Interesting facts

Literacy Teacher Educators: Their Backgrounds, Visions, and Practices

Our study of 28 literacy/English teacher educators has participants from four countries: Canada, US, UK, and Australia. Their backgrounds are:

Experience as a classroom teacher  0 years = 11-5 years = 3

6-10 years = 12

11-20 years= 6

21+ years = 6

Rank at the University  Assistant Professor (Lecturer in UK and AU) = 6Associate Professor =5

Senior Lecturer = 7

Full Professor = 5

Other =1

Contract = 4

Educational Background

In terms of their own educational backgrounds a minority had completed undergraduate degrees in English. A number had studied science in undergraduate, one had studied law, and many did teacher education in their undergraduate degree. By contrast, all five of our participants from the UK had undergraduate degrees in English. For many their educational journey could be described as serendipitous and in particular a node/theme that emerged was: “Fell into doing a PhD.”

When you were doing your undergraduate degree did you plan to do a PhD? Yes – 6No – 22

Doctoral Research

While all have a doctorate, participants were drawn from both research-intensive (Tier 1) and teaching-focused (Tier 2) universities.  Interestingly, a significant number continue to build on their doctoral research regardless of how long ago they completed it. When the research topics for their doctorate degrees were categorized there were four areas:

  • 17 conducted it on children;
  • five on student teachers (in preservice);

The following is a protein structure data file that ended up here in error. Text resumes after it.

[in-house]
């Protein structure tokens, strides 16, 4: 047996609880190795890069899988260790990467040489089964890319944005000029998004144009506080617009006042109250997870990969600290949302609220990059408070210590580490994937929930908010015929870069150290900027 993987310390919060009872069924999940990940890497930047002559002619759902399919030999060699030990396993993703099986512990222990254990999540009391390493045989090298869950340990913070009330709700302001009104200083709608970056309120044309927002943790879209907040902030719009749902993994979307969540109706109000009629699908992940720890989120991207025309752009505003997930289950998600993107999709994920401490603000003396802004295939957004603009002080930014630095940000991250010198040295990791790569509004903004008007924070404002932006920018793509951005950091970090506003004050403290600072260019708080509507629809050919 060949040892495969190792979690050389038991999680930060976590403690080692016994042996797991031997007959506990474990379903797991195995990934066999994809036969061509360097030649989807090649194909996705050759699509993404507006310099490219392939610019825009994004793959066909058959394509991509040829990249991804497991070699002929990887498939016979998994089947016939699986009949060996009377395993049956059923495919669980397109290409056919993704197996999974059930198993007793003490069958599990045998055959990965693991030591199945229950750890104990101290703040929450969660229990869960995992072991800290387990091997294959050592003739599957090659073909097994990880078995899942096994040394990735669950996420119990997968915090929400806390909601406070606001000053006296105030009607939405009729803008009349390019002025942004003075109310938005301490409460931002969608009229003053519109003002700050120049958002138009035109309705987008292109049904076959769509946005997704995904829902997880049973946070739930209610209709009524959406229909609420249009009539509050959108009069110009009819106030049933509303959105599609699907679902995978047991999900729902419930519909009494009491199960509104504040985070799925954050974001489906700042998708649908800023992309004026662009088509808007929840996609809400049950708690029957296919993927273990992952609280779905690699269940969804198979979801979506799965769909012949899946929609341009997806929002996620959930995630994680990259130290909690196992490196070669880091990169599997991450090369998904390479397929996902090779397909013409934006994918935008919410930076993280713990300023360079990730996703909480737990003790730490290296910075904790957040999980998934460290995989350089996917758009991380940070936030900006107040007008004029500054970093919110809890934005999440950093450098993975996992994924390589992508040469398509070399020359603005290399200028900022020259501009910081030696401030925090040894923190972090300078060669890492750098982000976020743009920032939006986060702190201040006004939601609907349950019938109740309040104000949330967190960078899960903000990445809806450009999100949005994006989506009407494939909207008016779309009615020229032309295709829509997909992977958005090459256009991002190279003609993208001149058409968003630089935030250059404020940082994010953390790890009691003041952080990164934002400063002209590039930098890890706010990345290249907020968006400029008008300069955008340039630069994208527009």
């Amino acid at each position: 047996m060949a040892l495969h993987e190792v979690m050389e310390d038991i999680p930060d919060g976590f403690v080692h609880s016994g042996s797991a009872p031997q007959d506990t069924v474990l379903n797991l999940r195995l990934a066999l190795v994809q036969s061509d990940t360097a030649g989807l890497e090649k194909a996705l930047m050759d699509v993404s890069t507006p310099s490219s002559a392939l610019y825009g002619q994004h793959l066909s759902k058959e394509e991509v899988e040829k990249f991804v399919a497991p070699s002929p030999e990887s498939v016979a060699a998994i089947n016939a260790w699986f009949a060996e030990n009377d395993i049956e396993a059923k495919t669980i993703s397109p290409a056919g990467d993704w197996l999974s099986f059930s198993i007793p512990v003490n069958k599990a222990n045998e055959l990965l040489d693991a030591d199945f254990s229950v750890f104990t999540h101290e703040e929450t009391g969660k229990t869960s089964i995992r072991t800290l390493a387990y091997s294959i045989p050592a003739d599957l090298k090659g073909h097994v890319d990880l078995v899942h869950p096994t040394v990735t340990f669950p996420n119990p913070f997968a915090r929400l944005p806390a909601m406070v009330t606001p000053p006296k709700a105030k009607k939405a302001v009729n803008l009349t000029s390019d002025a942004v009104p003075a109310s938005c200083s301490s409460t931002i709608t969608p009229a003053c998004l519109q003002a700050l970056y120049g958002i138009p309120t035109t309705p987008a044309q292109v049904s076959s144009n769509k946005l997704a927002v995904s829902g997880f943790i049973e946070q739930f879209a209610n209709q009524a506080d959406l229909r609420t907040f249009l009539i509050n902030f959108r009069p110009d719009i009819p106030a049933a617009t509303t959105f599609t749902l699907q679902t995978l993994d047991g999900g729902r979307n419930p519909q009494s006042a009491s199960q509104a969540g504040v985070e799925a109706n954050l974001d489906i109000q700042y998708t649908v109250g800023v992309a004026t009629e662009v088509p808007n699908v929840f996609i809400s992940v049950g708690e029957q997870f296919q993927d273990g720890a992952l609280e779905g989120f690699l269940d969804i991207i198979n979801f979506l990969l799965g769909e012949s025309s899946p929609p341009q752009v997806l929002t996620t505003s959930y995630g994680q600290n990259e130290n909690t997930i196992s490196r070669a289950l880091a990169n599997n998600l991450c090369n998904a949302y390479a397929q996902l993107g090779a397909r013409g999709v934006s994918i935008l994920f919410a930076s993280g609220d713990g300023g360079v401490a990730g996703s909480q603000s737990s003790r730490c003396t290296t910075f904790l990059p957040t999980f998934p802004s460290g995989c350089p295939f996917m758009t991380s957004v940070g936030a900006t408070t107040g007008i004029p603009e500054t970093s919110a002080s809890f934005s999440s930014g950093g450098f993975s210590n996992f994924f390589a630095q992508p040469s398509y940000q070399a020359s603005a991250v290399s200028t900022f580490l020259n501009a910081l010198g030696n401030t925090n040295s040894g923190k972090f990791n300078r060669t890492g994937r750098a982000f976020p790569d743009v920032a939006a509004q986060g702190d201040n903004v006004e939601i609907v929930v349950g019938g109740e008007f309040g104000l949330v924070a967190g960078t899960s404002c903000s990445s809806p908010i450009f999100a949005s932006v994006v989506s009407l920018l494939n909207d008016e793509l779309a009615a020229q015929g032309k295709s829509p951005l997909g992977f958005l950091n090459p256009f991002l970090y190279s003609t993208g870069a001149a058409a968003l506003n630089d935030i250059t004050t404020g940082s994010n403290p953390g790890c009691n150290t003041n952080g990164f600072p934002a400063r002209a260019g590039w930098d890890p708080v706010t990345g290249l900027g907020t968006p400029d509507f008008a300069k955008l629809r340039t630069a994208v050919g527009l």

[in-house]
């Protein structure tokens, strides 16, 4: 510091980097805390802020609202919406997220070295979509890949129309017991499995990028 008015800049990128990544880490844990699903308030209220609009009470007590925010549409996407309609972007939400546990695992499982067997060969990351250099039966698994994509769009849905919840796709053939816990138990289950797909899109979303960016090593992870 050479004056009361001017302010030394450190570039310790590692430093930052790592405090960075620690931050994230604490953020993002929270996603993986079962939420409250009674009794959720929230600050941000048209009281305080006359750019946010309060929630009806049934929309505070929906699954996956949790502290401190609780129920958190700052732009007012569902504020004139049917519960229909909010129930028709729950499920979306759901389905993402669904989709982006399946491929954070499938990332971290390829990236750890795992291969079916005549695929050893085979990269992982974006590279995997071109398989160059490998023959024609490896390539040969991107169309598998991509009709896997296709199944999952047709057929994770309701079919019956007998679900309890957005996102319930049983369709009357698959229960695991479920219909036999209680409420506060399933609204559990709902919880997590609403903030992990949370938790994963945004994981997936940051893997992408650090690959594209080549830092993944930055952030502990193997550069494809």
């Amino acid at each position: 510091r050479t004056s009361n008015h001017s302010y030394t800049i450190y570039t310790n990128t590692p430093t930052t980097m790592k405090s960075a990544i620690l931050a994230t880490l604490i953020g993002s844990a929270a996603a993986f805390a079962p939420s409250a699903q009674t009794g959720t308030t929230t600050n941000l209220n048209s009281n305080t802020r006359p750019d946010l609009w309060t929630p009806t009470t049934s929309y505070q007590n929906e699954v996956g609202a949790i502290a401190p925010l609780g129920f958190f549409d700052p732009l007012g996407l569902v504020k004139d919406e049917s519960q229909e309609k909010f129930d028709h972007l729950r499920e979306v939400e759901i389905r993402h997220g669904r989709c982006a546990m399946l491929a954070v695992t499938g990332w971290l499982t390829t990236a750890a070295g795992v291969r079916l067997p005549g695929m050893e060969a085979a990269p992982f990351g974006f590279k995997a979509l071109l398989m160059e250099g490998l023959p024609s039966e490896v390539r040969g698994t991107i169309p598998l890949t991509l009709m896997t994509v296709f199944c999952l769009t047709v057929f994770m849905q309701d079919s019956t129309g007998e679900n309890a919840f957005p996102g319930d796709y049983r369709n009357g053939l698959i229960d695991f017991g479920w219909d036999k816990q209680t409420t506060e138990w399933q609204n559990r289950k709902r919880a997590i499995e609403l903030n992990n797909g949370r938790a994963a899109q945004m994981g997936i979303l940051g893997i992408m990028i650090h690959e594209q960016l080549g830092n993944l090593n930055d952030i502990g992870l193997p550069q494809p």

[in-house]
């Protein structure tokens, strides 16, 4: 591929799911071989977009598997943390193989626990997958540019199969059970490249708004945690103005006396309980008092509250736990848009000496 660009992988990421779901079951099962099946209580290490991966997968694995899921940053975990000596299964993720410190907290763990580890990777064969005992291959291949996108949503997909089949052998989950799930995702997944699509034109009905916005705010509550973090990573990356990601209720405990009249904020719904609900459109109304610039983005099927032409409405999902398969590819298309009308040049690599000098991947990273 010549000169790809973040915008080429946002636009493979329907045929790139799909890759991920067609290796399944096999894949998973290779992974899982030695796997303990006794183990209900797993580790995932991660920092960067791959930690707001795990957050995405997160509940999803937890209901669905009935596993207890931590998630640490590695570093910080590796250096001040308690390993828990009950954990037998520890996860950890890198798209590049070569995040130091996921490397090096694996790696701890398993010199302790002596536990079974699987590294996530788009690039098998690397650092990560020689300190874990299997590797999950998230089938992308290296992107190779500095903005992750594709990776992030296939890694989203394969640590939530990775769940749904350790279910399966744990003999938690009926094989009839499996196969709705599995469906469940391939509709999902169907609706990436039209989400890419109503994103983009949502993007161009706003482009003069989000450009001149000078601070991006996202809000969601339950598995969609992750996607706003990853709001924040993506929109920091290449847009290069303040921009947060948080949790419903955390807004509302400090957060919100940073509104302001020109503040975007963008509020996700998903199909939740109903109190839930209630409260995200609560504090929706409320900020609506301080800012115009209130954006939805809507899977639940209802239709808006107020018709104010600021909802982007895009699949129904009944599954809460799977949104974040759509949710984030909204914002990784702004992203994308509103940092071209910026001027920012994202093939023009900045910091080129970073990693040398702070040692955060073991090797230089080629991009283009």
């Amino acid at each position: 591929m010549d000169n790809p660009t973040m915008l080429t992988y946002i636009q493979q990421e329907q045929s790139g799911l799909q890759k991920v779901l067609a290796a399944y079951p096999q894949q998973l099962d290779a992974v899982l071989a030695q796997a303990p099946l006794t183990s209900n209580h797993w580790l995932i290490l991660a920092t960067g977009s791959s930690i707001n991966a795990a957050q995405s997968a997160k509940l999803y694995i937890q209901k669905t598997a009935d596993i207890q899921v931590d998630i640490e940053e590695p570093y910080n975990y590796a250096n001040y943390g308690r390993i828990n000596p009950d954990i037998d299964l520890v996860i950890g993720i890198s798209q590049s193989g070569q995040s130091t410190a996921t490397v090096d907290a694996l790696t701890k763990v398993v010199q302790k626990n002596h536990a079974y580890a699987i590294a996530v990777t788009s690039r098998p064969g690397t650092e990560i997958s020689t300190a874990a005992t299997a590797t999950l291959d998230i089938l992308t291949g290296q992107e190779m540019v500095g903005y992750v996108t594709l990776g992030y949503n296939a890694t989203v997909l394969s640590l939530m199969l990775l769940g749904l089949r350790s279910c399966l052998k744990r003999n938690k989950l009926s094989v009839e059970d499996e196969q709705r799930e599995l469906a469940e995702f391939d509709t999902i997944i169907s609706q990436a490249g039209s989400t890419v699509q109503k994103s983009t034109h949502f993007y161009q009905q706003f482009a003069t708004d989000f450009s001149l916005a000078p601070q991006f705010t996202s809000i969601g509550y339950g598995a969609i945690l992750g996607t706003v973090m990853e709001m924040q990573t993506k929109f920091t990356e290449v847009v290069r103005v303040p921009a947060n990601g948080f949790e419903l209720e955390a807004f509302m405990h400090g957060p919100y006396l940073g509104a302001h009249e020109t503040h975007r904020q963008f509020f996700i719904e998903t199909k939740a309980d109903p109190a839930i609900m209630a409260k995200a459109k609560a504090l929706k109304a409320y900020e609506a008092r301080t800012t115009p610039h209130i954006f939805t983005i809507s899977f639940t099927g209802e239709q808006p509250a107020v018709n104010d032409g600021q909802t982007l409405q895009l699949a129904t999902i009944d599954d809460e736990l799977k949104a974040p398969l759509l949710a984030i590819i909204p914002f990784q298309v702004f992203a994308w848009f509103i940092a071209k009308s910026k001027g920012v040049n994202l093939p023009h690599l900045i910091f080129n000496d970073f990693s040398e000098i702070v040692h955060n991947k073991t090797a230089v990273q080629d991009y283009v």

• three at the inservice level (on teachers);
  • and three on something rather different (e.g., breaking the cycle of intergenerational women dropping out of school).

Interestingly, eight did their doctoral research in their own classroom (e.g., an action research project), which led to them identifying themselves as teacher-researchers. Although all participants’ current research is broader in scope, for most there was a direct link with their doctoral research; for example, doctoral research on adolescent writing, current research on use of technology for adolescent writing.

Continuing research done for their thesis  A great extent -15To some extent – 7

Have moved to a new area of research – 6

Self-identification

Most of the participants continue to have a heavy investment in schools through both their research and service activities. As a result, all have adopted dual identities: school-based and university-based. When asked which terms they would use to describe themselves, the breakdown was:

Terms participants used to describe self (could select more than one) Literacy professor – 15Teacher Educator – 17

Teacher – 14

Professor – 3

Other – Learn with kids – 1; Lecturer – 2; Teacher trainer – 1; Associate Dean – 1; Researcher -1

Academic Home

Most identified their academic home as being with literacy/English teacher educators, usually at another university or in an organization.

Academic communities with which you identify Own university – 15Teacher research group or network -4

Classroom teachers – 8

Literacy conference (Literacy Research Association) – 22

American Educational Research Association (AERA) — 6

Other – 12 e.g., BERA,  minority faculty group

Cannot find a home – 2

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